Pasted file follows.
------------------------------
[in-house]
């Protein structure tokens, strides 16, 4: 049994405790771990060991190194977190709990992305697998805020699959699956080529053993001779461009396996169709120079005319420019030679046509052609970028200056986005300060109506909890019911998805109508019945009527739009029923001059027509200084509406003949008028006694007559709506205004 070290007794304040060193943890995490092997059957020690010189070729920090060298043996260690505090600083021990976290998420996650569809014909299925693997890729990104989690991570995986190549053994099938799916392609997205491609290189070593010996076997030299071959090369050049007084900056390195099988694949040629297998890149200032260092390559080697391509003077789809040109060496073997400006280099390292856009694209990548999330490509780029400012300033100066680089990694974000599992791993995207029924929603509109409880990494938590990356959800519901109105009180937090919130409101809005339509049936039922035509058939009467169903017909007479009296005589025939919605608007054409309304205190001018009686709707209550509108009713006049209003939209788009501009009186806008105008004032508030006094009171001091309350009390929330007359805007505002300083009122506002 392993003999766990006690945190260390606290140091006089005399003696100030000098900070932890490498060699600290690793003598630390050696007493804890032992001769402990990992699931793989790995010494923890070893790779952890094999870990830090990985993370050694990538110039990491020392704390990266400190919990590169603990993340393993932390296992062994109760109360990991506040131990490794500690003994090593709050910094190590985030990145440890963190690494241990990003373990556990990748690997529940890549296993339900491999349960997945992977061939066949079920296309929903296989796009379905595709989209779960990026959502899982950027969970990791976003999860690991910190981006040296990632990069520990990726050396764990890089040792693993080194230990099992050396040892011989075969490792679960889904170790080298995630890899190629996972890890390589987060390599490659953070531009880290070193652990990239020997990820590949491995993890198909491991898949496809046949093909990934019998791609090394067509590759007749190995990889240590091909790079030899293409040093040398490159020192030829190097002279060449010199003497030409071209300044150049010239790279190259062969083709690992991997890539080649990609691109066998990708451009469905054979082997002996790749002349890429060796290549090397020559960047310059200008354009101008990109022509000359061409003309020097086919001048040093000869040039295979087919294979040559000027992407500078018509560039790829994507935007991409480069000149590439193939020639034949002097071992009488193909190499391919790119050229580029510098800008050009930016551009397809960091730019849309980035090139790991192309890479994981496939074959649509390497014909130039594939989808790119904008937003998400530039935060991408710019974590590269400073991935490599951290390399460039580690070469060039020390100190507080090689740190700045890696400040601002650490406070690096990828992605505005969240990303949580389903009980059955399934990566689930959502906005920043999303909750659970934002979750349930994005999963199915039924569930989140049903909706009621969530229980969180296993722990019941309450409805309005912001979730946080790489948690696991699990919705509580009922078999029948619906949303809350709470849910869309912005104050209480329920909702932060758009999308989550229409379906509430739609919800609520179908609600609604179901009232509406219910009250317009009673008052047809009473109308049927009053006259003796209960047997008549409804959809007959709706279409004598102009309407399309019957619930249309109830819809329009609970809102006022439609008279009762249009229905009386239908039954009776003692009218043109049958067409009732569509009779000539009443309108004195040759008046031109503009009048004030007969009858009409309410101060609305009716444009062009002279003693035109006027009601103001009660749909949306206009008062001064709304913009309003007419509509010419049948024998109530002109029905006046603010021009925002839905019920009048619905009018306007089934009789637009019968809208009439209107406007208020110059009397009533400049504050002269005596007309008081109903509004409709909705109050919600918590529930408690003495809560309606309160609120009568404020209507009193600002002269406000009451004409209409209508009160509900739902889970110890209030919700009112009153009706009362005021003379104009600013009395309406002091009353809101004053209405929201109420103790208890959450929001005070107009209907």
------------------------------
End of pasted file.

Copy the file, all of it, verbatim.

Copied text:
[in-house]
């Protein structure tokens, strides 16, 4: 049994405790771990060991190194977190709990992305697998805020699959699956080529053993001779461009396996169709120079005319420019030679046509052609970028200056986005300060109506909890019911998805109508019945009527739009029923001059027509200084509406003949008028006694007559709506205004 070290007794304040060193943890995490092997059957020690010189070729920090060298043996260690505090600083021990976290998420996650569809014909299925693997890729990104989690991570995986190549053994099938799916392609997205491609290189070593010996076997030299071959090369050049007084900056390195099988694949040629297998890149200032260092390559080697391509003077789809040109060496073997400006280099390292856009694209990548999330490509780029400012300033100066680089990694974000599992791993995207029924929603509109409880990494938590990356959800519901109105009180937090919130409101809005339509049936039922035509058939009467169903017909007479009296005589025939919605608007054409309304205190001018009686709707209550509108009713006049209003939209788009501009009186806008105008004032508030006094009171001091309350009390929330007359805007505002300083009122506002 392993003999766990006690945190260390606290140091006089005399003696100030000098900070932890490498060699600290690793003598630390050696007493804890032992001769402990990992699931793989790995010494923890070893790779952890094999870990830090990985993370050694990538110039990491020392704390990266400190919990590169603990993340393993932390296992062994109760109360990991506040131990490794500690003994090593709050910094190590985030990145440890963190690494241990990003373990556990990748690997529940890549296993339900491999349960997945992977061939066949079920296309929903296989796009379905595709989209779960990026959502899982950027969970990791976003999860690991910190981006040296990632990069520990990726050396764990890089040792693993080194230990099992050396040892011989075969490792679960889904170790080298995630890899190629996972890890390589987060390599490659953070531009880290070193652990990239020997990820590949491995993890198909491991898949496809046949093909990934019998791609090394067509590759007749190995990889240590091909790079030899293409040093040398490159020192030829190097002279060449010199003497030409071209300044150049010239790279190259062969083709690992991997890539080649990609691109066998990708451009469905054979082997002996790749002349890429060796290549090397020559960047310059200008354009101008990109022509000359061409003309020097086919001048040093000869040039295979087919294979040559000027992407500078018509560039790829994507935007991409480069000149590439193939020639034949002097071992009488193909190499391919790119050229580029510098800008050009930016551009397809960091730019849309980035090139790991192309890479994981496939074959649509390497014909130039594939989808790119904008937003998400530039935060991408710019974590590269400073991935490599951290390399460039580690070469060039020390100190507080090689740190700045890696400040601002650490406070690096990828992605505005969240990303949580389903009980059955399934990566689930959502906005920043999303909750659970934002979750349930994005999963199915039924569930989140049903909706009621969530229980969180296993722990019941309450409805309005912001979730946080790489948690696991699990919705509580009922078999029948619906949303809350709470849910869309912005104050209480329920909702932060758009999308989550229409379906509430739609919800609520179908609600609604179901009232509406219910009250317009009673008052047809009473109308049927009053006259003796209960047997008549409804959809007959709706279409004598102009309407399309019957619930249309109830819809329009609970809102006022439609008279009762249009229905009386239908039954009776003692009218043109049958067409009732569509009779000539009443309108004195040759008046031109503009009048004030007969009858009409309410101060609305009716444009062009002279003693035109006027009601103001009660749909949306206009008062001064709304913009309003007419509509010419049948024998109530002109029905006046603010021009925002839905019920009048619905009018306007089934009789637009019968809208009439209107406007208020110059009397009533400049504050002269005596007309008081109903509004409709909705109050919600918590529930408690003495809560309606309160609120009568404020209507009193600002002269406000009451004409209409209508009160509900739902889970110890209030919700009112009153009706009362005021003379104009600013009395309406002091009353809101004053209405929201109420103790208890959450929001005070107009209907």